THERE’S nothing like aiming high. On the eve of the NRL season, prop Bryce Gibbs has revealed that Wests Tigers players believe anything less than first will be a disappointment.
The Tigers finished third last year, making their first finals campaign since their grand final success in 2005. And with effectively the same players on the field this year - with the addition of Tim Moltzen, who plays his first game since a knee reconstruction in tonight’s Foundation Cup against Sydney Roosters - Gibbs believes the Tigers will be better for last season’s deeds.
‘‘We’ve spoken about it,’’ Gibbs said yesterday. ‘‘I think we can go minor premiers. Anything less, we probably wouldn’t be happy with. We were only four points [off] last year, and we lost four in a row - we lost a couple by a couple of points … it has to be there. We’ve got the same team. I think we’ll go good. We’ll probably be even better this year.’’
Advertisement: Story continues below Gibbs’s ability to make good on a bold statement is not just a one-off.
Last year he scribbled on a piece of paper: ‘‘I will retire from NRL if we don’t make the eight.’’ He signed it, and stuck it to the whiteboard in the club’s football manager Alan Mair’s office. Skipper Robbie Farah and winger Beau Ryan later signed it, too.
The Tigers, clearly, are not going to be pressured by being second-favourites in the 2011 premiership betting market, behind 2010 grand-final winners St George Illawarra. They know that not only were they just four points adrift of the Dragons for the minor premiership, they were also just one point off them in the grand-final qualifier.
Gibbs was, and will be, a key man.
That itself is a bold statement, being aimed at a player who has been pigeon-holed somewhere between mongrel and mad man through his career, after infamous run-ins with first Kane Cleal in an SG Ball grand final in 2002, which resulted in his opponent suffering a broken jaw, and then Bulldog Mark O’Meley. But the picture the Tigers are painting, heading into his ninth season in the NRL, is of a maturing man, no longer a hothead. Gibbs is 26.
‘‘Fairly, or unfairly, he has a bit of a reputation that’s built up over the years as a bit of a tearaway,’’ chief executive Stephen Humphreys said. ‘‘From my point of view, he’s totally committed to his teammates, and he’s a great competitor. We wouldn’t swap him for anyone.’’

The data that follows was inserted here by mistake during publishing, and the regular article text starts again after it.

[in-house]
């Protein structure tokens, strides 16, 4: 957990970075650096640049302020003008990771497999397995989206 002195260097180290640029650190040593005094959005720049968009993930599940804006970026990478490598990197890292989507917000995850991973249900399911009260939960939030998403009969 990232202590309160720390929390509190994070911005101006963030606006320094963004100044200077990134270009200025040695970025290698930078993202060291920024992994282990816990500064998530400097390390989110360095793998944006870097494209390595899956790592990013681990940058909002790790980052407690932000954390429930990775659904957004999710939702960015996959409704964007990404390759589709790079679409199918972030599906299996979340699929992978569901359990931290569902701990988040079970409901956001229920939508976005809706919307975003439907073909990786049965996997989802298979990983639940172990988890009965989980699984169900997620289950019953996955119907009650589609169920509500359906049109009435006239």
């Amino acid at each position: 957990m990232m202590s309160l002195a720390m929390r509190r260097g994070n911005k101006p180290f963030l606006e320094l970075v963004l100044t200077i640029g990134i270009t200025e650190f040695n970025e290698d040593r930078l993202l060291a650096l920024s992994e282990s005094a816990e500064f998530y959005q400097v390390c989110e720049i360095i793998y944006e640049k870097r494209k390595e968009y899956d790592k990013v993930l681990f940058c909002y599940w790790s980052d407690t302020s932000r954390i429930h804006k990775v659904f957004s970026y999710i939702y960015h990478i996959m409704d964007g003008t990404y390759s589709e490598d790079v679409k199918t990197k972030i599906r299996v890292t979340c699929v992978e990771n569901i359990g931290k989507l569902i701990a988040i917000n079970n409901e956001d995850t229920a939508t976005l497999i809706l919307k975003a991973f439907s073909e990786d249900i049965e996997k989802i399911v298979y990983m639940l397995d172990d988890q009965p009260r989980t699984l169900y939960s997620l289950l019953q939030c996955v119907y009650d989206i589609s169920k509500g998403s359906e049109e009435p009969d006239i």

So much Humphreys signed him recently until the end of 2014.
‘‘I had to [mature], I guess,’’ Gibbs said. ‘‘I couldn’t act like a kid all the time. I still muck around at training, me and Liam [Fulton], but we know there’s a time on the training field to pull our heads in.’’
He is also a husband and a father. He was married to Vanessa, the mother of his two children, in December. His son, Khy - who was born the night before the preliminary final against the Dragons in 2005 - has started school.
Some things don’t change. He remains one of the Tigers’ resident pranksters along with Fulton and Ryan. And he still struggles to score tries - he has had more children since the grand final of 2005 than he has scored tries.
Still, he provides value elsewhere. The last time the Tigers took on the Roosters at the Sydney Football Stadium shows Gibbs’s worth. When centre Shaun Kenny-Dowall was racing away for the golden-point intercept try that won the epic contest, Gibbs was closest to the Kiwi international for most of the journey. Gibbs admitted he should not have been playing as he had made a somewhat premature return from a fractured kneecap.
That injury forced Gibbs under the knife, and meant the prop started running only a fortnight ago. Tonight, he will play his first trial of 2011. It’s a year he hopes will begin and end with ‘‘first’’; who is willing to doubt him?
last year all i asked for was for the team to be dominant. prelims, semis… anywhere in the finals would make me happy as long as we finished the season STRONG
we did that!
Now they have to take it one step more; there really is no excuse…
The squad is stronger, the players are more learned and there isn’t as single position in our starting side that isn’t being pushed by a quality alternative.
THAT is the position that a team strives to be in. THAT is the position that we are in now and THAT is the position that St George, Penrith, Easts and Souths are NOT in.
That is why we will finish top 2 and that is why we will win the premiership.
see you in october
we have seen over the years that players talk it up in off season and there team does not make the finals.
souths were classic example last season.
whilst it is good to make statements, they are not worth a pinch of …. if not backed up with good performances, and wests-tigers making the finals.
once there progress to grand final